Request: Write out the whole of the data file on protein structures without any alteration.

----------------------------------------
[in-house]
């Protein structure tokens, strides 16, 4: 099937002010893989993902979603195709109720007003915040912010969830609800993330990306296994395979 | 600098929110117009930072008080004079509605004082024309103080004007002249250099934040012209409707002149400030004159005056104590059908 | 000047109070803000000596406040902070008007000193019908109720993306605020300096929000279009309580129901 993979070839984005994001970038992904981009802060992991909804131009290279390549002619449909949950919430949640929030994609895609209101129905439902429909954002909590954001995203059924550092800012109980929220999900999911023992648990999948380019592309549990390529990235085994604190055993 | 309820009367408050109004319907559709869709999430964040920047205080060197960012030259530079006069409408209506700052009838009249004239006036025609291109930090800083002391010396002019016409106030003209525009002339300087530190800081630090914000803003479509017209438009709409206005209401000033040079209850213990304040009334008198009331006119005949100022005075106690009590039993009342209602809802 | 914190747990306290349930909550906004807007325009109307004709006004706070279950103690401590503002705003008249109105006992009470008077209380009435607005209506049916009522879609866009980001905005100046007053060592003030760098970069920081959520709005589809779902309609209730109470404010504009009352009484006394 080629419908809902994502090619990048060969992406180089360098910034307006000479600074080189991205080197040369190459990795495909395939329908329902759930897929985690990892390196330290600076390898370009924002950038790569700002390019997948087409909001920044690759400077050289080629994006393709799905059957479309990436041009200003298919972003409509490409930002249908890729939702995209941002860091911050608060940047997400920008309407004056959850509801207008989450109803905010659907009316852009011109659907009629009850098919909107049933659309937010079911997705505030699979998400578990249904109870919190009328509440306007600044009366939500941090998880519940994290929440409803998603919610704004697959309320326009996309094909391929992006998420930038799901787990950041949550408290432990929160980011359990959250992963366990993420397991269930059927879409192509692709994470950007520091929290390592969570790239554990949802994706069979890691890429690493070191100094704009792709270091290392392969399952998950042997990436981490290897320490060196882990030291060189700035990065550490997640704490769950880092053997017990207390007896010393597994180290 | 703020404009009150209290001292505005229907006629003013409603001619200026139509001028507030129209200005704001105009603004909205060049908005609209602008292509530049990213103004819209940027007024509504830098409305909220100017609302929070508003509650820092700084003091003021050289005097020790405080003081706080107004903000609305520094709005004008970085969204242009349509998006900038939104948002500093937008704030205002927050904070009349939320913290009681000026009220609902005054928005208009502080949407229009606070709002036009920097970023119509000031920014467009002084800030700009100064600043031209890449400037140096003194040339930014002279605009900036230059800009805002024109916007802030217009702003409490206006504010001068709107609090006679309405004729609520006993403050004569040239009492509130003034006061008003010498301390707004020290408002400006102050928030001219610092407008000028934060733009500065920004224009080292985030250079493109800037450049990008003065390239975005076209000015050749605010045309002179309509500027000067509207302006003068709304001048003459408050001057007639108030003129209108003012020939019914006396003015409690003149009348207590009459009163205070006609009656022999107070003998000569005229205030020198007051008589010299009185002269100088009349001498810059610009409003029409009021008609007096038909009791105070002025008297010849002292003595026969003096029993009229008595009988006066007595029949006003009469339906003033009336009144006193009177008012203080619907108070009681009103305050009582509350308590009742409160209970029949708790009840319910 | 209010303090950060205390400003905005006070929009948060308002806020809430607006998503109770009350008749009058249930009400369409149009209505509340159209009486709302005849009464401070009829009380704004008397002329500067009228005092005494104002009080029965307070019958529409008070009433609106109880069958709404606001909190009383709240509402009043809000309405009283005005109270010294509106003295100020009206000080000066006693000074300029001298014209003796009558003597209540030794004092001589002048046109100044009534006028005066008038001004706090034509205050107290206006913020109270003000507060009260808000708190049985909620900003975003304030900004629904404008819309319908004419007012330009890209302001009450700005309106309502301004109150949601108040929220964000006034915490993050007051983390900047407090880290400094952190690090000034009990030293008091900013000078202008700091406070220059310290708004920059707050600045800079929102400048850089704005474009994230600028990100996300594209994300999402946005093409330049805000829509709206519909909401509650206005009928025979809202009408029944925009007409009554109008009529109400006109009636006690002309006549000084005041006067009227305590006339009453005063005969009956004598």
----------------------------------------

[in-house]
């Protein structure tokens, strides 16, 4: 099937002010893989993902979603195709109720007003915040912010969830609800993330990306296994395979 | 600098929110117009930072008080004079509605004082024309103080004007002249250099934040012209409707002149400030004159005056104590059908 | 000047109070803000000596406040902070008007000193019908109720993306605020300096929000279009309580129901 993979070839984005994001970038992904981009802060992991909804131009290279390549002619449909949950919430949640929030994609895609209101129905439902429909954002909590954001995203059924550092800012109980929220999900999911023992648990999948380019592309549990390529990235085994604190055993 | 309820009367408050109004319907559709869709999430964040920047205080060197960012030259530079006069409408209506700052009838009249004239006036025609291109930090800083002391010396002019016409106030003209525009002339300087530190800081630090914000803003479509017209438009709409206005209401000033040079209850213990304040009334008198009331006119005949100022005075106690009590039993009342209602809802 | 914190747990306290349930909550906004807007325009109307004709006004706070279950103690401590503002705003008249109105006992009470008077209380009435607005209506049916009522879609866009980001905005100046007053060592003030760098970069920081959520709005589809779902309609209730109470404010504009009352009484006394 080629419908809902994502090619990048060969992406180089360098910034307006000479600074080189991205080197040369190459990795495909395939329908329902759930897929985690990892390196330290600076390898370009924002950038790569700002390019997948087409909001920044690759400077050289080629994006393709799905059957479309990436041009200003298919972003409509490409930002249908890729939702995209941002860091911050608060940047997400920008309407004056959850509801207008989450109803905010659907009316852009011109659907009629009850098919909107049933659309937010079911997705505030699979998400578990249904109870919190009328509440306007600044009366939500941090998880519940994290929440409803998603919610704004697959309320326009996309094909391929992006998420930038799901787990950041949550408290432990929160980011359990959250992963366990993420397991269930059927879409192509692709994470950007520091929290390592969570790239554990949802994706069979890691890429690493070191100094704009792709270091290392392969399952998950042997990436981490290897320490060196882990030291060189700035990065550490997640704490769950880092053997017990207390007896010393597994180290 | 703020404009009150209290001292505005229907006629003013409603001619200026139509001028507030129209200005704001105009603004909205060049908005609209602008292509530049990213103004819209940027007024509504830098409305909220100017609302929070508003509650820092700084003091003021050289005097020790405080003081706080107004903000609305520094709005004008970085969204242009349509998006900038939104948002500093937008704030205002927050904070009349939320913290009681000026009220609902005054928005208009502080949407229009606070709002036009920097970023119509000031920014467009002084800030700009100064600043031209890449400037140096003194040339930014002279605009900036230059800009805002024109916007802030217009702003409490206006504010001068709107609090006679309405004729609520006993403050004569040239009492509130003034006061008003010498301390707004020290408002400006102050928030001219610092407008000028934060733009500065920004224009080292985030250079493109800037450049990008003065390239975005076209000015050749605010045309002179309509500027000067509207302006003068709304001048003459408050001057007639108030003129209108003012020939019914006396003015409690003149009348207590009459009163205070006609009656022999107070003998000569005229205030020198007051008589010299009185002269100088009349001498810059610009409003029409009021008609007096038909009791105070002025008297010849002292003595026969003096029993009229008595009988006066007595029949006003009469339906003033009336009144006193009177008012203080619907108070009681009103305050009582509350308590009742409160209970029949708790009840319910 | 209010303090950060205390400003905005006070929009948060308002806020809430607006998503109770009350008749009058249930009400369409149009209505509340159209009486709302005849009464401070009829009380704004008397002329500067009228005092005494104002009080029965307070019958529409008070009433609106109880069958709404606001909190009383709240509402009043809000309405009283005005109270010294509106003295100020009206000080000066006693000074300029001298014209003796009558003597209540030794004092001589002048046109100044009534006028005066008038001004706090034509205050107290206006913020109270003000507060009260808000708190049985909620900003975003304030900004629904404008819309319908004419007012330009890209302001009450700005309106309502301004109150949601108040929220964000006034915490993050007051983390900047407090880290400094952190690090000034009990030293008091900013000078202008700091406070220059310290708004920059707050600045800079929102400048850089704005474009994230600028990100996300594209994300999402946005093409330049805000829509709206519909909401509650206005009928025979809202009408029944925009007409009554109008009529109400006109009636006690002309006549000084005041006067009227305590006339009453005063005969009956004598």